Crymble, Adam, ‘The Two Data Visualization Skills Historians Lack’, Thoughts of Public & Digital History, posted on March 13, 2013

Burris, Greg, ‘Burris on Staley, ‘Computers, Visualization, and History: How New Technology Will Transform Our Understanding of the Past’, H-Net, Humanities and Social Sciences Online, posted in October, 2014

Milligan, Ian, ‘Text Analysis, Visualization, and Historical Interpretation’ and the Digital Drop-In Room, Ian Milligan, posted on December 22, 2014. 

Theibault, John, ‘Visualizations and Historical Arguments’, in: Nawrotzki, Kristen and Dougherty, Jack, Writing History in the Digital Age (Ann Arbor, 2013)

30 thoughts to “Upgrading the historian”

  1. with thanks with regard to the particular article i have been on the lookout with regard to this kind of advice on the net for sum time these days and so with thanks. 먹튀검증

  2. Howdy! I realize this is sort of off-topic however I had to ask. Does managing a well-established website like yours take a lot of work? I’m completely new to running a blog but I do write in my journal every day. I’d like to start a blog so I will be able to share my experience and views online. Please let me know if you have any suggestions or tips for new aspiring bloggers. Thankyou! 우리카지노

  3. Hello There. I found your blog using msn. This is a very well written article. I will be sure to bookmark it and return to read more of your useful info. Thanks for the post. I’ll certainly comeback. 토토사이트

  4. I wanted to thank you for this excellent read!! I definitely loved every little bit of it. I have you bookmarked your site to check out the new stuff you post. 바카라사이트

  5. In contrast La Liga has a style of its own entirely. Borrowing much from a South American ethic of flair football, the Spanish league is famed for its fast, flowing attacking brand of play. Spain’s Primera Division has won many admirers over recent years, firstly thanks to the Zidane inspired galacticos of Madrid and more recently the exploits of Ronaldinho Gaucho for Barcelona. The emphasis in Spain, more than any other in Europe, is on attacking play. Formations are based around ball playing midfielders and skilful wingers. This does produce a very open brand of football; however this does often expose defensive frailties. With the occasional exception (Sergio Ramos, Carles Puyol) Spanish defenders are not generally as strong as their counterparts in farther reaches of the game. This combined with the ability of attackers does make La Liga very enticing from a spectator point of view. 토토사이트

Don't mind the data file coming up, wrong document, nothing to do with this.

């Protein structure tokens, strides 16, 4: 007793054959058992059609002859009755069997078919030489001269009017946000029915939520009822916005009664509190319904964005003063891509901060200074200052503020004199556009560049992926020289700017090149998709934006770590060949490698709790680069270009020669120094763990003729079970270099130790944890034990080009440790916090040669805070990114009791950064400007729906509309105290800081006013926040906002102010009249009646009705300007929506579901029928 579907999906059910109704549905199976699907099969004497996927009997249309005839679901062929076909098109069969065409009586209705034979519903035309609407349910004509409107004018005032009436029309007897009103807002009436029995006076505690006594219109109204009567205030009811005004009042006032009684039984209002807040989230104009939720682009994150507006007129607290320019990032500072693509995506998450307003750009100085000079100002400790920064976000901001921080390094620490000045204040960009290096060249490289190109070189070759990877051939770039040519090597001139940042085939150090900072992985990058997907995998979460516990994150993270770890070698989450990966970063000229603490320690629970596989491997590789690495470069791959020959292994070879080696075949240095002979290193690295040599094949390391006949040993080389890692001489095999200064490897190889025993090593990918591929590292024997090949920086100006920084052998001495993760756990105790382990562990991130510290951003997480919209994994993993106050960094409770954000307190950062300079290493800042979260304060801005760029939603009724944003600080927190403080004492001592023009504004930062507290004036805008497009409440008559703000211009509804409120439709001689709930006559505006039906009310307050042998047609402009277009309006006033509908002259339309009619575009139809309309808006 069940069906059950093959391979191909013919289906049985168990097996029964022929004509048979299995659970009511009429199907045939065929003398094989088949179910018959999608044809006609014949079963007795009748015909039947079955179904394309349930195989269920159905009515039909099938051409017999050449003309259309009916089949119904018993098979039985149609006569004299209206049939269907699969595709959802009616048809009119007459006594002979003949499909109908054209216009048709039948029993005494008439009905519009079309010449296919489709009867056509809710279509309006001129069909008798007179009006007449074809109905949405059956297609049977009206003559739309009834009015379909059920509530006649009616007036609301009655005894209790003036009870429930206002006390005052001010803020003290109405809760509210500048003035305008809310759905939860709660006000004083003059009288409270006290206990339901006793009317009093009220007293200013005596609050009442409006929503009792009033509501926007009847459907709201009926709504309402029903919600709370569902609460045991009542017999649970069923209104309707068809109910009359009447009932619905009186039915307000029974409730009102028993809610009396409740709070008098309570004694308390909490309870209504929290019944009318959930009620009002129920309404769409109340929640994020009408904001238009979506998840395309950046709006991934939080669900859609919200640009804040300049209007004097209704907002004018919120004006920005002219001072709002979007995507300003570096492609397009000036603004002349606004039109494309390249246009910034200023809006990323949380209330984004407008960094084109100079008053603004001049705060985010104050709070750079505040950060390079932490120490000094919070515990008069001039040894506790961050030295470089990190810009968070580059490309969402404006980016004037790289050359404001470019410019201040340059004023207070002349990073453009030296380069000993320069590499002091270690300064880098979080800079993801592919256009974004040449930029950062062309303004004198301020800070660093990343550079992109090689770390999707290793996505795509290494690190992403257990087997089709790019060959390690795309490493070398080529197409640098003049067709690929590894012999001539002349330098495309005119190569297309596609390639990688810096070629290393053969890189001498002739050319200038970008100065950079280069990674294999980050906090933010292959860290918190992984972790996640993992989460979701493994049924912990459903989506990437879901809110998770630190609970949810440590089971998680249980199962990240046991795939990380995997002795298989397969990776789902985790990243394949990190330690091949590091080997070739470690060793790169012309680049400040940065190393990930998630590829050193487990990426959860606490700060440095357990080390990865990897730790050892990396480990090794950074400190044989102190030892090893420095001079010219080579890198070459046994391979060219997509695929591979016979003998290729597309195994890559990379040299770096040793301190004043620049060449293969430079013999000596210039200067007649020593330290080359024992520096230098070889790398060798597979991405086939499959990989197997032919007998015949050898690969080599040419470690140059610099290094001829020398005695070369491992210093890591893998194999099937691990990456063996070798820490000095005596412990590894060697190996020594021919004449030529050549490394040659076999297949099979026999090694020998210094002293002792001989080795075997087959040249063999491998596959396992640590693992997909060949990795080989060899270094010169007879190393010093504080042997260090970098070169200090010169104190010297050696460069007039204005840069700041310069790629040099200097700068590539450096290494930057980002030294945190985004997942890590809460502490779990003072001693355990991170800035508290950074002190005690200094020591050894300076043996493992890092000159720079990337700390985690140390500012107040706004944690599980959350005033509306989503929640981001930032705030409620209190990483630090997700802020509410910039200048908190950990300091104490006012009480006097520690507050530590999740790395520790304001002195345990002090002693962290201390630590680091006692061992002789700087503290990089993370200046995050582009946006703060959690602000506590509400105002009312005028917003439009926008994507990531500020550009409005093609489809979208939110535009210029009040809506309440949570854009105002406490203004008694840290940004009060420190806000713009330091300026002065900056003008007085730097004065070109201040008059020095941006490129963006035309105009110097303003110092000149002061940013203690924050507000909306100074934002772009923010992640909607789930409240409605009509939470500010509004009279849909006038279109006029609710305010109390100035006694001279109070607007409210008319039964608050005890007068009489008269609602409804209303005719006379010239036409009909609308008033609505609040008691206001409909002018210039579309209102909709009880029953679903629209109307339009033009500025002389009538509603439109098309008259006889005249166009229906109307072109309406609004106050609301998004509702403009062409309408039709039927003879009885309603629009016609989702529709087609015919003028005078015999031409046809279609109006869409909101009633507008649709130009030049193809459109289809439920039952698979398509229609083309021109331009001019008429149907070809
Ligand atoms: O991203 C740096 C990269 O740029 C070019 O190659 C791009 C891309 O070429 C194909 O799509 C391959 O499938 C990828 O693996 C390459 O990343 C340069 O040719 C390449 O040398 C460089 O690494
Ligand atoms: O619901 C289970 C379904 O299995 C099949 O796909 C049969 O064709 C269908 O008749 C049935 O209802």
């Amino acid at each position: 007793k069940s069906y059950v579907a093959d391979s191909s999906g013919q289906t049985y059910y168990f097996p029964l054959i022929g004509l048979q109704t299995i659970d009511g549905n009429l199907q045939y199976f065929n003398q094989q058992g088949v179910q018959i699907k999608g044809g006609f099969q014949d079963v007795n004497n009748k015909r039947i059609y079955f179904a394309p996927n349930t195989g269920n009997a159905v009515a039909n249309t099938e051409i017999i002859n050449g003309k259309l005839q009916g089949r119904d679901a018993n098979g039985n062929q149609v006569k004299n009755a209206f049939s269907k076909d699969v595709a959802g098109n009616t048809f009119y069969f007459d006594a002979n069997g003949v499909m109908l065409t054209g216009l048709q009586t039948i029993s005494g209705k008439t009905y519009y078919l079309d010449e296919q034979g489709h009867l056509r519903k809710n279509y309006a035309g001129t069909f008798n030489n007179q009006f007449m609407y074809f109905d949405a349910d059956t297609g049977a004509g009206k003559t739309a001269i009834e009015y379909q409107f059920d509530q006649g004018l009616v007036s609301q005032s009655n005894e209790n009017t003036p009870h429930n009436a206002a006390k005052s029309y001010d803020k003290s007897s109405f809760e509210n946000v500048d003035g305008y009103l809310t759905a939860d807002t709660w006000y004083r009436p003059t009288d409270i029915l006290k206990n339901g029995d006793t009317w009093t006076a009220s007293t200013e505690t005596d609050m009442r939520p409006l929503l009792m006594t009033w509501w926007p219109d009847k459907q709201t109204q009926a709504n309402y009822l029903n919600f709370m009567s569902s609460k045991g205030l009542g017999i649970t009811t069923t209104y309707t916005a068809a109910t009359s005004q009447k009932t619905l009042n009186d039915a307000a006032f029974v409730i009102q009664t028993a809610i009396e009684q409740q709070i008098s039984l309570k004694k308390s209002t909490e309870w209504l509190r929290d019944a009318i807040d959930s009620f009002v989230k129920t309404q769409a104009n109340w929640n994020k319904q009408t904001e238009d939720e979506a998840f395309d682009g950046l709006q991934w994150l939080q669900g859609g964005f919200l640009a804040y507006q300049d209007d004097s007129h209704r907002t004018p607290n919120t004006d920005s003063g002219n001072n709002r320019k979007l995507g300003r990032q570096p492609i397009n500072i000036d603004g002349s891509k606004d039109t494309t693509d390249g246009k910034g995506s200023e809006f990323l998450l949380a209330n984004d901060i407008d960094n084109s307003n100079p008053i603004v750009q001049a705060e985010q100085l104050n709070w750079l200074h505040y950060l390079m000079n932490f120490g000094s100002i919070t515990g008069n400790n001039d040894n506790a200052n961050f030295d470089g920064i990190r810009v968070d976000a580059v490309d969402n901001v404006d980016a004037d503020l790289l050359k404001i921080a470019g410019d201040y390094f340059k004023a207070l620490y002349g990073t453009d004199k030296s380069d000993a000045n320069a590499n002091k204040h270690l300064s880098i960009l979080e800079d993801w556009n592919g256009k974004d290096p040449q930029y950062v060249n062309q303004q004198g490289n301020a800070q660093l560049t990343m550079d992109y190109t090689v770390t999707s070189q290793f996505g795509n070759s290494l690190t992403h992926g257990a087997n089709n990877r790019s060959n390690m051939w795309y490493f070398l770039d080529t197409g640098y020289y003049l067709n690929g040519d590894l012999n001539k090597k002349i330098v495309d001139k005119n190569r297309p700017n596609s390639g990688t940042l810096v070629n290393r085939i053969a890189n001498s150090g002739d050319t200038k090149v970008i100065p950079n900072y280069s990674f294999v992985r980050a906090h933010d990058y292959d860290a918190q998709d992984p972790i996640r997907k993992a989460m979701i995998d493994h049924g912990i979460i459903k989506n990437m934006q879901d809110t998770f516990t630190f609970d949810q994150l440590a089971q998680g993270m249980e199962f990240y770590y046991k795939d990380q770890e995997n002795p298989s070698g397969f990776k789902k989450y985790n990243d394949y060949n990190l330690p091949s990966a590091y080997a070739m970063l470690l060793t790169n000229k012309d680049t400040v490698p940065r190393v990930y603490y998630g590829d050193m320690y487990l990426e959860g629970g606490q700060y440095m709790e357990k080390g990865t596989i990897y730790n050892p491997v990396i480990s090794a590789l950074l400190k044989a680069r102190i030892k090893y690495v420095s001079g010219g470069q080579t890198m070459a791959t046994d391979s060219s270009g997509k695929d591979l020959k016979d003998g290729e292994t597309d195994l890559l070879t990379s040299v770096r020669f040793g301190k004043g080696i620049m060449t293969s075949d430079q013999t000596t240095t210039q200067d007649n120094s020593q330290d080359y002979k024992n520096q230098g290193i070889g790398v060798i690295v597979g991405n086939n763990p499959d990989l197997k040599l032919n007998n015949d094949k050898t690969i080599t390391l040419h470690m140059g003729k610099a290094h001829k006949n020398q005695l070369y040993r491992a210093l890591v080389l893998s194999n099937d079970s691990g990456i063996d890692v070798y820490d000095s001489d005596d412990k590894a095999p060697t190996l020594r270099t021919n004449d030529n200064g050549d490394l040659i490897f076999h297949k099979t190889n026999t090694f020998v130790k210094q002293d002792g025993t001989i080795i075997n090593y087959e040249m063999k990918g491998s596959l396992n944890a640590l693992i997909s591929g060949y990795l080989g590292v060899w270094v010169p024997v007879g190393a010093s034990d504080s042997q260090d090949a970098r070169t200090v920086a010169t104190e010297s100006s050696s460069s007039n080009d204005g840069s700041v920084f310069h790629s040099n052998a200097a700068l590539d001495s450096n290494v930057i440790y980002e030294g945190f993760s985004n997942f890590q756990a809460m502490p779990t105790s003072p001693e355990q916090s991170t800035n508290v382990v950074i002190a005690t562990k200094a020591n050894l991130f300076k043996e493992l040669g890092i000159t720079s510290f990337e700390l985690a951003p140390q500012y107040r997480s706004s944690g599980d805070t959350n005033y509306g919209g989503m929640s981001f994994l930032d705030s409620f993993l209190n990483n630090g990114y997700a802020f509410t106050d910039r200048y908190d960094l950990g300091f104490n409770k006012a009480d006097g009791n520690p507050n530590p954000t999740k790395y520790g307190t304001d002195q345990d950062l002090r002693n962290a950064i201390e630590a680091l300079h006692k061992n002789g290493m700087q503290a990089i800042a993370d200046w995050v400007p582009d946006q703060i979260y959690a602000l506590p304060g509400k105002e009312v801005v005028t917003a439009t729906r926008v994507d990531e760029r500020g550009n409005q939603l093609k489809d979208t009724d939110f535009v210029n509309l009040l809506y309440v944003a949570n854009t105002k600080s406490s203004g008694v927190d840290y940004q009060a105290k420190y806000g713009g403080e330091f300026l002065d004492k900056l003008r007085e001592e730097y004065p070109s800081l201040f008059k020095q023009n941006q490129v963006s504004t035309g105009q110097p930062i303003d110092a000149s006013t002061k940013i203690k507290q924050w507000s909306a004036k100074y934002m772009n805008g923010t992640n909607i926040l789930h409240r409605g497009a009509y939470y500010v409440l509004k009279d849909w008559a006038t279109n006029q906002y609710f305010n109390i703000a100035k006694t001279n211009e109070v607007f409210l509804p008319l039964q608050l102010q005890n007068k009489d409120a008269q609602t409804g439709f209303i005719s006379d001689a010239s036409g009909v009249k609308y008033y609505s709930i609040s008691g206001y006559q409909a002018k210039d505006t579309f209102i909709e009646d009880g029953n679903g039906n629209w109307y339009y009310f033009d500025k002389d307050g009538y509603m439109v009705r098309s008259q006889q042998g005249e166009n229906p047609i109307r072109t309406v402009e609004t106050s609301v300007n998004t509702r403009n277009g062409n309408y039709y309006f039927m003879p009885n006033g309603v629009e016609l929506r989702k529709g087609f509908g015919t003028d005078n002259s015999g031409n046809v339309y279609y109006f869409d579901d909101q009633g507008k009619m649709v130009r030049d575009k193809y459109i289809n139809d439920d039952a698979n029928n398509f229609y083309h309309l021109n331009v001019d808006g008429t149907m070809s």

6. I’m as you could probably teach a class concerning how to produce a great blog. This is fantastic! I need to say, what really got me was your design. You understand how to make your blog not just a rant about an issue. Youve made it possible for individuals to connect. Healthy, because not too many individuals know what theyre doing. 먹튀검증

  7. I’m going to read this. I’ll be sure to come back. thanks for sharing. and also This article gives the light in which we can observe the reality. this is very nice one and gives indepth information. thanks for this nice article…안전놀이터

  8. This is an informational article written very efficiently. It seems to be very helpful to others including me. Thank you. Here is some news you might be interested in on my website. Would you like to come to 사설토토 to play? There are many things to do.

  9. That’s a great post. I am so happy to see this article. I would like to share this article on my website. Would you like to visit my website? 먹튀검증 This place will surely delight you and your friends!

  10. Having read this I believed it was really enlightening. I appreciate you spending some time and energy to put this content together. I once again find myself spending way too much time both reading and leaving comments. But so what, it was still worthwhile! 오피

  11. Say no to paying tons of cash for overpriced Facebook advertising! Let me show you a platform that charges only a very small payment and provides an almost endless volume of web traffic to your website..


  12. Admiring the hard work you put into your blog and detailed information you provide. Great read! I’ve bookmarked your site and I’m including your RSS feeds to my Google account..


  13. Excellent post. I was checking constantly this website and I am impressed!
    Very helpful info particularly the last part 🙂 I take care of such
    information much. I used to be seeking this particular info for
    a long time. Thanks a lot and better of luck.


Leave a Reply

Your email address will not be published.